Why Does the Government Recommend Vaccination for Tetanus?
Tetanus is a serious disease characterized by painful tightening of the muscles in the body. A common – and dangerous symptom of tetanus is “lockjaw,” which can prevent the victim from opening his or her mouth or swallowing. Due to these and other symptoms, the Centers for Disease Control and Prevention (CDC) reports that tetanus has a fatality rate of approximately 10 percent.
Since tetanus can be fatal even with prompt medical treatment, the CDC recommends that everyone be vaccinated against tetanus (with limited exceptions, such as for individuals with prior allergic reactions to tetanus vaccines).
About Tetanus Vaccination
For infants and children, the tetanus vaccine is typically administered in a series of five injections. Young children typically receive tetanus shots at two months, four months, six months, 15 to 18 months, and four to six years of age. For teens and adults, the CDC recommends booster shots at least every 10 years.
Tetanus Vaccines Used in the United States
Many tetanus vaccines are combined with the vaccines for acellular pertussis, pertussis and diphtheria. As a result, they are commonly referred to by the acronyms: DTaP, Tdap, Td and DTP. In these acronyms, upper-case letters denote a full-strength dose of the vaccine (so, all four forms include a full-strength dose of the tetanus vaccine), while lower-case letters signify a reduced dose used in teen and adult formulations of booster shots.
Some forms of tetanus and Td vaccines do not have brand names. However, there are numerous brand-name DTaP, Tdap, Td and DTP vaccines as well. The brand-name tetanus vaccines currently approved by the Food and Drug Administration (FDA) include:
Have You Experienced Shoulder Pain After Receiving a Tetanus Vaccine?
Since tetanus vaccines are administered by injection, individuals who get vaccinated run the risk of suffering shoulder injury related to vaccine administration, known as “SIRVA.” This injury can occur when the person administering the vaccine makes a mistake, such as injecting the patient too high on the shoulder or too low on the arm. There are numerous vaccinations that can result in SIRVA, and since these injuries result from the improper administration of a vaccine and not the contents of the vaccination itself, individuals receiving tetanus, DTaP, Tdap, Td and DTP are all equally at risk for receiving a SIRVA injury.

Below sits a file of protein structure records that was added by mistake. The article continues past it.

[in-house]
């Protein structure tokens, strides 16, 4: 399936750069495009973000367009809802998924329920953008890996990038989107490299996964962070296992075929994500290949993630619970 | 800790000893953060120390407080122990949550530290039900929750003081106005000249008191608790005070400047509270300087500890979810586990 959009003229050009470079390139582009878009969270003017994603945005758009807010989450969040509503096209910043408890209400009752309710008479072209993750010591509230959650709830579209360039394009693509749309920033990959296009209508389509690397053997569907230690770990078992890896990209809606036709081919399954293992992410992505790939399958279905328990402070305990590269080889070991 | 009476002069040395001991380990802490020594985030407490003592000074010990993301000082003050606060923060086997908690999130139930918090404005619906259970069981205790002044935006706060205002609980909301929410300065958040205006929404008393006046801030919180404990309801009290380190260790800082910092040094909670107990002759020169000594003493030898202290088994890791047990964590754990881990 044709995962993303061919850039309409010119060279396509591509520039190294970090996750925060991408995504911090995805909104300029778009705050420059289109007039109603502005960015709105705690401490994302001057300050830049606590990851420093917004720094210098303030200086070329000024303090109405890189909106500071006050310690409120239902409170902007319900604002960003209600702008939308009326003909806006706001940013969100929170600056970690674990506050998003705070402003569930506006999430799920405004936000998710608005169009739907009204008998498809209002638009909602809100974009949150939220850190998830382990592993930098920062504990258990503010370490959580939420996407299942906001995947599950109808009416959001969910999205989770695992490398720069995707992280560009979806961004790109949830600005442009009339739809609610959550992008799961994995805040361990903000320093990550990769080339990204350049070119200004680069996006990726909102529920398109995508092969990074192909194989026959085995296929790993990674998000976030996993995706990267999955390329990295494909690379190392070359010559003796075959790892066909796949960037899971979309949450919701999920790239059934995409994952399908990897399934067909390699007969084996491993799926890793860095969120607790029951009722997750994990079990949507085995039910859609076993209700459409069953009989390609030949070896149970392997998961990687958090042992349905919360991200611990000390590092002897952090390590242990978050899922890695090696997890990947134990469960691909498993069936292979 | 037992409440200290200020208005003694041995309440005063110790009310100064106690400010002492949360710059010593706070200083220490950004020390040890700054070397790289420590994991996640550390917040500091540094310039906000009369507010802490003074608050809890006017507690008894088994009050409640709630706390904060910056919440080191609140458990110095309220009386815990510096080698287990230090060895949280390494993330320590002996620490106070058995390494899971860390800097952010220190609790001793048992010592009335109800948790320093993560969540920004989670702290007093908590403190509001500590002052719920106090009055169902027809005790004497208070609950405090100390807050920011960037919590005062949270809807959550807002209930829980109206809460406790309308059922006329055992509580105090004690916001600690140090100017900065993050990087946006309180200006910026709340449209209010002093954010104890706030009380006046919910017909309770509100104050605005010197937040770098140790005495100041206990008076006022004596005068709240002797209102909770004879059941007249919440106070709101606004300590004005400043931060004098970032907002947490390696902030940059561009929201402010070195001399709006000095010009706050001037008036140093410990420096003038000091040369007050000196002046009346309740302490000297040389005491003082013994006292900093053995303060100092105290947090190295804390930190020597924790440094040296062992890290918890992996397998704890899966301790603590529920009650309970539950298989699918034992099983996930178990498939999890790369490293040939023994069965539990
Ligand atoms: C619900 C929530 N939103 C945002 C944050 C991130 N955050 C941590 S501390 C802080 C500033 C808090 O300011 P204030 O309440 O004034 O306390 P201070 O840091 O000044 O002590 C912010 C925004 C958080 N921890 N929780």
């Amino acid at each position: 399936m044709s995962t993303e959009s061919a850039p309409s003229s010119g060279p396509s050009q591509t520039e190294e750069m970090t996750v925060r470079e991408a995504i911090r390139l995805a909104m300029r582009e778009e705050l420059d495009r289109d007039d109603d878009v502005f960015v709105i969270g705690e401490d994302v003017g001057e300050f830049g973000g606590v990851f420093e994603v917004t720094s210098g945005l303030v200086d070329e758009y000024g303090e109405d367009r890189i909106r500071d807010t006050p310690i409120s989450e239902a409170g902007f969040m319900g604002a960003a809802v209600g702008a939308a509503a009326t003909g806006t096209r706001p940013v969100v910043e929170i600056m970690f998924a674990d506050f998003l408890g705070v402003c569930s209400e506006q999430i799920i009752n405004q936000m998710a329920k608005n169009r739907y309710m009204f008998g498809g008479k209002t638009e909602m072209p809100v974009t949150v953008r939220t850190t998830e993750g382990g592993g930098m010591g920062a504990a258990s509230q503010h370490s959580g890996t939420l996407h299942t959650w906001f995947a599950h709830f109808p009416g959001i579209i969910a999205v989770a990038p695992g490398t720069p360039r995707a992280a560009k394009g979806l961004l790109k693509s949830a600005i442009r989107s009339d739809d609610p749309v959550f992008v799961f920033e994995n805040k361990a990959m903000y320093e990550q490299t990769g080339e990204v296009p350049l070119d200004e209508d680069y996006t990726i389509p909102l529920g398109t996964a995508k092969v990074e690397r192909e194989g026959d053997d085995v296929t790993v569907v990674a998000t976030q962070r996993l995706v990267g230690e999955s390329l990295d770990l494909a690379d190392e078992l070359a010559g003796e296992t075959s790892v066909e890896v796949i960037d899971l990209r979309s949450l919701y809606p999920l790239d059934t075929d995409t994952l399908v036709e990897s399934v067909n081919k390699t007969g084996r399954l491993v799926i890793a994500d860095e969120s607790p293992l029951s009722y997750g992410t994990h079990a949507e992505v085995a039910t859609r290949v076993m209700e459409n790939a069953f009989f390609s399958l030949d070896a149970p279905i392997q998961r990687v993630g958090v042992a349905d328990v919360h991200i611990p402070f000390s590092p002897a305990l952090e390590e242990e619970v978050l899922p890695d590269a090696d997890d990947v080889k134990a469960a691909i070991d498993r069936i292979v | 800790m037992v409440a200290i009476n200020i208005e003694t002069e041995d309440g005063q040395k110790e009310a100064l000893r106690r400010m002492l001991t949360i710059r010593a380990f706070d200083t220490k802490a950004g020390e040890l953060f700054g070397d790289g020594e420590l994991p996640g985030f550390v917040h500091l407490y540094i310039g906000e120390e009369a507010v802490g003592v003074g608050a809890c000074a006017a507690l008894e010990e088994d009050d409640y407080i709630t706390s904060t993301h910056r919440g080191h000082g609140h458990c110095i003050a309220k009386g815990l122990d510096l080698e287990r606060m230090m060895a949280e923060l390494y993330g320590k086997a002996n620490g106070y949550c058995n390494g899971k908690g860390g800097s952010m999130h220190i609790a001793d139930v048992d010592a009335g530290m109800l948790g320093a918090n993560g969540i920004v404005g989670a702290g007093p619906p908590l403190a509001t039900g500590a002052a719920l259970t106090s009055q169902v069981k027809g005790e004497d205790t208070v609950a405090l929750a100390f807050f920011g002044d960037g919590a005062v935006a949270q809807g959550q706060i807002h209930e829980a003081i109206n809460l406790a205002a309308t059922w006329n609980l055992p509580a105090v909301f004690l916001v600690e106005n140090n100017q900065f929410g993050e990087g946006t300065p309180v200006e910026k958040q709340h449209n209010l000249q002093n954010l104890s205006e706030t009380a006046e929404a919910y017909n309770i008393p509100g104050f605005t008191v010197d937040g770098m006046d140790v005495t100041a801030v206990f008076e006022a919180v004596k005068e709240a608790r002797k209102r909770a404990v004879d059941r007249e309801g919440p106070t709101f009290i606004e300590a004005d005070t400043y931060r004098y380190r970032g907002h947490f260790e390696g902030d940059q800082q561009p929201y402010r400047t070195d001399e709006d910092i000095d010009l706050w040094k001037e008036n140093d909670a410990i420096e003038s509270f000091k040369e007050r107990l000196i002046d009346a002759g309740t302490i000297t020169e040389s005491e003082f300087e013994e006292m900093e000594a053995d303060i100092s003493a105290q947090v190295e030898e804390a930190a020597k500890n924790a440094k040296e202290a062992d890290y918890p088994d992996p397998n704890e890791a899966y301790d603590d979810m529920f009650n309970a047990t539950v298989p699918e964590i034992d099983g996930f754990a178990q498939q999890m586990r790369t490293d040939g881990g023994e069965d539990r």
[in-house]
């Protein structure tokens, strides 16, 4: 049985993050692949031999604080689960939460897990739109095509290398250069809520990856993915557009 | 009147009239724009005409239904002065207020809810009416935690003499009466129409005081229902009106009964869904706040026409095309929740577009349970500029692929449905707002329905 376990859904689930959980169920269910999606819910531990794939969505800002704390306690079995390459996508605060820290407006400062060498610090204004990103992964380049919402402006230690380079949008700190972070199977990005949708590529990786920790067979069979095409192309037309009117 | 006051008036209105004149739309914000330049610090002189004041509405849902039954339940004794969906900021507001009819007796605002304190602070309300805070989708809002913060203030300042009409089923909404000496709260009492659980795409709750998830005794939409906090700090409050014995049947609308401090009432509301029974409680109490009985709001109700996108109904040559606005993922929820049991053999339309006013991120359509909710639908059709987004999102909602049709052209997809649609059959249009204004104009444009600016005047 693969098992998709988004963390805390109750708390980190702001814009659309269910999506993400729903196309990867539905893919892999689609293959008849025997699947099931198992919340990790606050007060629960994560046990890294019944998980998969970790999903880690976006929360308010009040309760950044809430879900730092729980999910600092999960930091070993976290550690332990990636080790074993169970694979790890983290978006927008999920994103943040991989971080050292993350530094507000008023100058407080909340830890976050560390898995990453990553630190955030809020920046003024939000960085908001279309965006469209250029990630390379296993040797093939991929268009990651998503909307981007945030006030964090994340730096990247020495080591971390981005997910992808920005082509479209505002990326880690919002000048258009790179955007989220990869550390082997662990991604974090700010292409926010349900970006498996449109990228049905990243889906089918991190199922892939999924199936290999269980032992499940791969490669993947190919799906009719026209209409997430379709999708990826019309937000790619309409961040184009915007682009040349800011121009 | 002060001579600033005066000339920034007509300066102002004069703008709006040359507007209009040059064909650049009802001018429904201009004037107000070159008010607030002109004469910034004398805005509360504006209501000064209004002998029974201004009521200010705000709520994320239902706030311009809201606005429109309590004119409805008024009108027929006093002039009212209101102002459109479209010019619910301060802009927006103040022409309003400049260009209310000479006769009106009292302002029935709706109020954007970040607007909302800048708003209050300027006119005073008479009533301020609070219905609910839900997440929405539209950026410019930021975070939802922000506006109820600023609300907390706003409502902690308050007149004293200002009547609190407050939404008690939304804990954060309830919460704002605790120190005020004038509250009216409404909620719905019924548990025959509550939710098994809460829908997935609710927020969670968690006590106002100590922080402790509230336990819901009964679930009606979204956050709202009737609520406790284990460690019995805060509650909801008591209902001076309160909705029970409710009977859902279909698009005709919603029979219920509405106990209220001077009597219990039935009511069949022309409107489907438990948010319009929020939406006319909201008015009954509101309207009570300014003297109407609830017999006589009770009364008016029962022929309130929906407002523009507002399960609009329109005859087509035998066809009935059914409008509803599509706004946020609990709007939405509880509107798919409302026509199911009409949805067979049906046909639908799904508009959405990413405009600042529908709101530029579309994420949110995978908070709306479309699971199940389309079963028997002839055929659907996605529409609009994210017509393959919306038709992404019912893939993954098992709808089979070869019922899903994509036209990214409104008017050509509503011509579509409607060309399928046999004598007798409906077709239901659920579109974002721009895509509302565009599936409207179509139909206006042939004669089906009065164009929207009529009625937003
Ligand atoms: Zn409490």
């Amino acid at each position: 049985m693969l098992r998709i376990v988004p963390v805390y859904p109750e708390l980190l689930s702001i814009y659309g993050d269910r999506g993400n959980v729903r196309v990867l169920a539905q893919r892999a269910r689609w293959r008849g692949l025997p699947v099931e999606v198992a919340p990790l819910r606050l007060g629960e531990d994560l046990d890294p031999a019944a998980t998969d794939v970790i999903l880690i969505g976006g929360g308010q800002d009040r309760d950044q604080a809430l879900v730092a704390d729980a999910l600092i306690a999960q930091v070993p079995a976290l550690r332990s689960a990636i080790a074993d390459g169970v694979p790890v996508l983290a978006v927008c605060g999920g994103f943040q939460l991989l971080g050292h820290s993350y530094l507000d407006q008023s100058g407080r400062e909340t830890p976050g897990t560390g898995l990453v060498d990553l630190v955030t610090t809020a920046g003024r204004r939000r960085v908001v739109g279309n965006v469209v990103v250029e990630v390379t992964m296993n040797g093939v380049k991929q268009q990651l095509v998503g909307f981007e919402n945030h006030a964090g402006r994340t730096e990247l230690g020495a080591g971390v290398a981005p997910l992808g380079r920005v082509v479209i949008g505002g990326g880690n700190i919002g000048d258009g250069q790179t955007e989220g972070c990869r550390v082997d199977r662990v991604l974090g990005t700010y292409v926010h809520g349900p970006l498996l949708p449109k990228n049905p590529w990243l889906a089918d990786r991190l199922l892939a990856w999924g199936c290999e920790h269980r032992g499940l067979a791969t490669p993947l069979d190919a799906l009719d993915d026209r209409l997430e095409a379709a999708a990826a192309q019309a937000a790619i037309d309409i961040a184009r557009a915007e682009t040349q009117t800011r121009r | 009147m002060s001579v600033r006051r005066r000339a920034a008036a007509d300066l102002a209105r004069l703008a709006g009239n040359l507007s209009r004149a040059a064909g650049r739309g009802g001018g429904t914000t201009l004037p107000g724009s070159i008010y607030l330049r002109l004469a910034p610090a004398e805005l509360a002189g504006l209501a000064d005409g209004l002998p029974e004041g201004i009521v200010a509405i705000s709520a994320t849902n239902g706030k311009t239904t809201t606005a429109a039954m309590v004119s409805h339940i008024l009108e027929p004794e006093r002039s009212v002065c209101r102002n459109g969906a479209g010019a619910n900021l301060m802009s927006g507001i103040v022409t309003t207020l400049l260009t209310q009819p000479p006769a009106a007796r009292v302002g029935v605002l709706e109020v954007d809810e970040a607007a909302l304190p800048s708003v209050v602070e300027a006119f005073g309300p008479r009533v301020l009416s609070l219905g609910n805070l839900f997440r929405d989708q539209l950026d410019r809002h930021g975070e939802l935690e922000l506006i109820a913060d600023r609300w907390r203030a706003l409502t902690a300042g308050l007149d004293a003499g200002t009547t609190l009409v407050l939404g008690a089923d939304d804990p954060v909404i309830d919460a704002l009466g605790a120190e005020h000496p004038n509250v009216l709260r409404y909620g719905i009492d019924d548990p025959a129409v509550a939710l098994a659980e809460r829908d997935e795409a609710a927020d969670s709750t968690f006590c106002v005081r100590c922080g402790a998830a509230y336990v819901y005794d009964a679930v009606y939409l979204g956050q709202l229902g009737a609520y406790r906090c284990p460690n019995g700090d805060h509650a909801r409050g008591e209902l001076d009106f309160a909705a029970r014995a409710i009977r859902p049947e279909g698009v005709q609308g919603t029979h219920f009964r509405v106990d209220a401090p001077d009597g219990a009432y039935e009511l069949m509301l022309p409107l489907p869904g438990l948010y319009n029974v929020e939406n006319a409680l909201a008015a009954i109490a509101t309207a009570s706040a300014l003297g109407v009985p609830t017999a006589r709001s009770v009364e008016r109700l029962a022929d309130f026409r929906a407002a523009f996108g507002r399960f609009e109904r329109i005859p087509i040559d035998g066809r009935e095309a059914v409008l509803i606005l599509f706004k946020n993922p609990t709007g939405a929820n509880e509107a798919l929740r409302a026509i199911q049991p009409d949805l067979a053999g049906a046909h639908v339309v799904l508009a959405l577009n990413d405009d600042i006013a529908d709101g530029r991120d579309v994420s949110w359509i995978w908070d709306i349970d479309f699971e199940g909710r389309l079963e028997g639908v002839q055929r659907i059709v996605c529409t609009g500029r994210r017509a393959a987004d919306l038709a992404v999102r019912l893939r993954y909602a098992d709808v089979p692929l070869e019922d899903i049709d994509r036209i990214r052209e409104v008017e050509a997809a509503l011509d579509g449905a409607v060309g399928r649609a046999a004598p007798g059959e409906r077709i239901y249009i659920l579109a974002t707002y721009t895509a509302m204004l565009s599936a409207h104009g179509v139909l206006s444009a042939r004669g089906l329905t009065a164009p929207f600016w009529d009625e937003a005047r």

Contact the Center for Vaccine Shoulder Pain Recovery about Your Tetanus Vaccine Injury
At the Center for Vaccine Shoulder Pain Recovery, we focus exclusively on helping individuals recovering from SIRVA injuries to seek and obtain compensation under the National Vaccine Injury Compensation Program (VICP). The VICP provides a no-fault, no-cost alternative, for vaccine injury victims to recoup their expenses and obtain financial compensation for their other losses. If you or a loved one has experienced shoulder pain after being vaccinated for tetanus, contact a vaccine lawyer at the Center for Vaccine Shoulder Pain Recovery to discuss the possibility of filing a claim.
Located blocks away from the federal court that adjudicates all vaccine claims, the Center for Vaccine Shoulder Pain Recovery is located in Washington DC. To learn more information about your rights and whether compensation may be available for you, contact Leah Durant at the Center for Vaccine Shoulder Pain Recovery to schedule a free consultation today.